Business Litigation In New Mexico
Interference with Prospective Contracts in New Mexico
While tortious interference deals with claims made when a contract is already in place, there is another category for relationships that have not yet been made official. Interference with prospective contracts deals with just that—attempting to prevent a contract from being agreed to by two parties. As business disputes go, such conduct is illegal.
It is difficult enough to start a new business but having a third party intentionally interfere with a new business with the intent to injure it is wrong. To prevail on a claim for tortious interference with prospective business relations or what is sometimes referred to as Interference with Prospective Contracts, the plaintiff must establish: 1) there was a reasonable probability that the plaintiff would have entered into a business relationship with a third party; 2) the defendant either acted with a conscious desire to prevent the relationship from occurring or knew the interference was certain or substantially certain to occur as a result of the conduct; 3) the defendant’s conduct was independently tortious or unlawful; 4) the interference proximately caused the plaintiff injury; and 5) the plaintiff suffered actual damage or loss as a result.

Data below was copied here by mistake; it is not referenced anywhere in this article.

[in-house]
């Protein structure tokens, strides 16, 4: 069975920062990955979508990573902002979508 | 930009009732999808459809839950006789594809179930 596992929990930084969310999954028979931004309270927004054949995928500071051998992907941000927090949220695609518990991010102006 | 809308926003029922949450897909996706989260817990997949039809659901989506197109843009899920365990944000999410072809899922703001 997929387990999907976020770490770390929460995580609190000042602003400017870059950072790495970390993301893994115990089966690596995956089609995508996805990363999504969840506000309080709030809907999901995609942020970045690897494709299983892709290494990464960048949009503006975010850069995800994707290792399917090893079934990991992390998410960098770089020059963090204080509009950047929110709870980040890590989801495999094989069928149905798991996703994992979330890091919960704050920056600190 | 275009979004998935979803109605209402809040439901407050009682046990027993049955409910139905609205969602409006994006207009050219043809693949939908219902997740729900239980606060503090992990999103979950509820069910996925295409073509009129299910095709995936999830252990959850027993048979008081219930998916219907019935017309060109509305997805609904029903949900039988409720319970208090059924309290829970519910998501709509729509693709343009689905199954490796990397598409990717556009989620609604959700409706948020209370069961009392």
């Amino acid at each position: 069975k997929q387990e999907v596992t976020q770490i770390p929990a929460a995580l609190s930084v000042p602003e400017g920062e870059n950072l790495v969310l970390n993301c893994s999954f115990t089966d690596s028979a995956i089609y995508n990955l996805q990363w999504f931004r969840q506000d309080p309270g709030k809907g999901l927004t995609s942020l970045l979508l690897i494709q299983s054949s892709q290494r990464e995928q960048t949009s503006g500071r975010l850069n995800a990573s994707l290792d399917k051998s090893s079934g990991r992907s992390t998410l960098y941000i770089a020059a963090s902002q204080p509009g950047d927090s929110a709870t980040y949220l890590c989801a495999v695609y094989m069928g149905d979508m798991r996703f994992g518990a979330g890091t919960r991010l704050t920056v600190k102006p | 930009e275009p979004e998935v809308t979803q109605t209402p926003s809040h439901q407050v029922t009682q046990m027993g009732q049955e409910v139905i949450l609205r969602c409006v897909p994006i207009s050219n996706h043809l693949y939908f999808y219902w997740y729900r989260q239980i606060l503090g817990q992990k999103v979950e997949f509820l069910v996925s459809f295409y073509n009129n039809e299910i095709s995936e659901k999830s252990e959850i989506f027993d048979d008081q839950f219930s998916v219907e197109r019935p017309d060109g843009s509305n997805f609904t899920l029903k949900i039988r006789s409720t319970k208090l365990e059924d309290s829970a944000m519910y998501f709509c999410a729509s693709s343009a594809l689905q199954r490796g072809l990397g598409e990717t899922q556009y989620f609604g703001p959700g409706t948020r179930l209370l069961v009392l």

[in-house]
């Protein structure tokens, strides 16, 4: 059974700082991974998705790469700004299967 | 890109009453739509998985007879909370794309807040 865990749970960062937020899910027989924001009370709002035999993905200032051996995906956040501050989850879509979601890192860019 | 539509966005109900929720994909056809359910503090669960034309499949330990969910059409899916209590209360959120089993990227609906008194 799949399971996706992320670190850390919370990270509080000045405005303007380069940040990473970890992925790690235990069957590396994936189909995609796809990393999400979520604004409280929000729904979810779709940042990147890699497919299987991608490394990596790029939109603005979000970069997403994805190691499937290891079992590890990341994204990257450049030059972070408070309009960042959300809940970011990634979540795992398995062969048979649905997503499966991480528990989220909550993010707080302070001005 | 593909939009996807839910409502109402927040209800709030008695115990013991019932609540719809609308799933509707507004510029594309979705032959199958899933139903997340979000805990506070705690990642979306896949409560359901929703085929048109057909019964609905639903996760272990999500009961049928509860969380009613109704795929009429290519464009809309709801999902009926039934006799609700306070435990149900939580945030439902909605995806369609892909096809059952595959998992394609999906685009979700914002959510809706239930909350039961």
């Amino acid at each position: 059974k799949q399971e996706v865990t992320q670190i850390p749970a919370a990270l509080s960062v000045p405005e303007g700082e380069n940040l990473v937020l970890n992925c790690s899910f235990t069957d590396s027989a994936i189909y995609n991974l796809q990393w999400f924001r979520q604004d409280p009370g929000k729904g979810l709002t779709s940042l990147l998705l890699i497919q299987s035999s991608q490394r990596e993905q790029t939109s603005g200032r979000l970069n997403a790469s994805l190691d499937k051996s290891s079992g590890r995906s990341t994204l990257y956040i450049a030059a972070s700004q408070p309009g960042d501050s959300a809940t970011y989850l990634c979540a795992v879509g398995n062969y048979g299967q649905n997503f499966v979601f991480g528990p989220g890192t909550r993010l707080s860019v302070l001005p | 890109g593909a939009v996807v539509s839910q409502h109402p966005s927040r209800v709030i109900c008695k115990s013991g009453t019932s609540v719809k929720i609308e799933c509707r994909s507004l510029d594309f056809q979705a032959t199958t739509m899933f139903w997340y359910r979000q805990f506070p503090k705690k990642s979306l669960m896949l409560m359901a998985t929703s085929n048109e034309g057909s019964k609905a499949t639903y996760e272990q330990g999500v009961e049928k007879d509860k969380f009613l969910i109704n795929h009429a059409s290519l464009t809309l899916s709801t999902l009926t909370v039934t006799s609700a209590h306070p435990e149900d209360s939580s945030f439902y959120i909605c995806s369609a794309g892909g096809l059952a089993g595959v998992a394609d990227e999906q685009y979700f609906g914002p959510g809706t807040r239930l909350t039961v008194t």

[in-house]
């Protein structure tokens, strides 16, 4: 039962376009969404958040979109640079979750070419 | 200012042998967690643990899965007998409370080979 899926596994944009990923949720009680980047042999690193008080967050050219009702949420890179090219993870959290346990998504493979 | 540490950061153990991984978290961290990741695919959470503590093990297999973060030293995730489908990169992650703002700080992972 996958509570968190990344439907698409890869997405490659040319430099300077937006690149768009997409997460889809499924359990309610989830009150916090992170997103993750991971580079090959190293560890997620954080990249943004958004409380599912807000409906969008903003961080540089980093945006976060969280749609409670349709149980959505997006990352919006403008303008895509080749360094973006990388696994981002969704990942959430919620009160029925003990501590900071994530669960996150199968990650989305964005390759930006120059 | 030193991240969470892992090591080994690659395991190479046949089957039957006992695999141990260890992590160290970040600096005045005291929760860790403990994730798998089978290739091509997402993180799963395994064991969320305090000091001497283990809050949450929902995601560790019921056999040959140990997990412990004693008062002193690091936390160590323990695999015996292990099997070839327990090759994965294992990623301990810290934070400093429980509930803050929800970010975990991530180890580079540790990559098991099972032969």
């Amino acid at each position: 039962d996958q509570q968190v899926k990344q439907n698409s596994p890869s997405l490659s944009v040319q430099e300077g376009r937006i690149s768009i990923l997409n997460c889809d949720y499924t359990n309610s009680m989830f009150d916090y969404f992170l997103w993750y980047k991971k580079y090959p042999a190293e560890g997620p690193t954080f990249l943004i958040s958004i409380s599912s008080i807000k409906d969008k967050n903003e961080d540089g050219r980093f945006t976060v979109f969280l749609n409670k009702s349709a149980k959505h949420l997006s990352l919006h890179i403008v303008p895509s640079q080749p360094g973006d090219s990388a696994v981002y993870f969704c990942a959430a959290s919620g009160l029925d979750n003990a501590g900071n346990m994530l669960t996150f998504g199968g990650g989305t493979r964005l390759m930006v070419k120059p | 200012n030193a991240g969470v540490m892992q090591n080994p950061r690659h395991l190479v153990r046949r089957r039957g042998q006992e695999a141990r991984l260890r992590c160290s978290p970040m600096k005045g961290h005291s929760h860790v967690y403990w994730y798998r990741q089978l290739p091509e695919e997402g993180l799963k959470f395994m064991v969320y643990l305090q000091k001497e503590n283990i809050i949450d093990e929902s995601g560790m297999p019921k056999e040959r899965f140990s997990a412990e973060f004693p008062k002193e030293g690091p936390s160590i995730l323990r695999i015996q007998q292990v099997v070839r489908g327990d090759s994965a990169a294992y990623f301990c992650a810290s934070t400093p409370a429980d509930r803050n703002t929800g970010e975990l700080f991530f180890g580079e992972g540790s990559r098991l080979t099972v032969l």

New Mexico Business Lawyers Assisting With Interference with Prospective Business Claims
Many different kinds of unfair business practices can harm small businesses and larger companies alike in New Mexico, and it is important to seek advice from an experienced Santa Fe business law attorney if another person or entity attempts to intentionally interfere with a business relationship you have established by using unlawful methods. One way in which a person or entity might try to intentionally interfere with one of your business relationships in an unlawful manner is through interference with prospective contracts, or interference with prospective economic advantage. If your business has an existing relationship with a third party that is likely to benefit your business economically, you may be able to file a claim if another person or entity interferes with that relationship and affects your ability to profit economically from the business relationship in the future. Our New Mexico interference with prospective contracts lawyers are here to help.
What is Interference With Business?
The term “interference with prospective contracts” is one used in business law to refer to a particular kind of unfair business practice where an outside person or entity intentionally interferes with a business relationship that your company has developed and that is likely to be financially profitable for your business in the future. In many situations, this type of claim is also described as “intentional interference with prospective economic relations,” and you may also see it identified as “intentional interference with prospective business advantage” or “intentional interference with prospective contractual relations.” Depending upon the circumstance and the case, the language used to describe this type of unfair business practice may combine language from these various terms.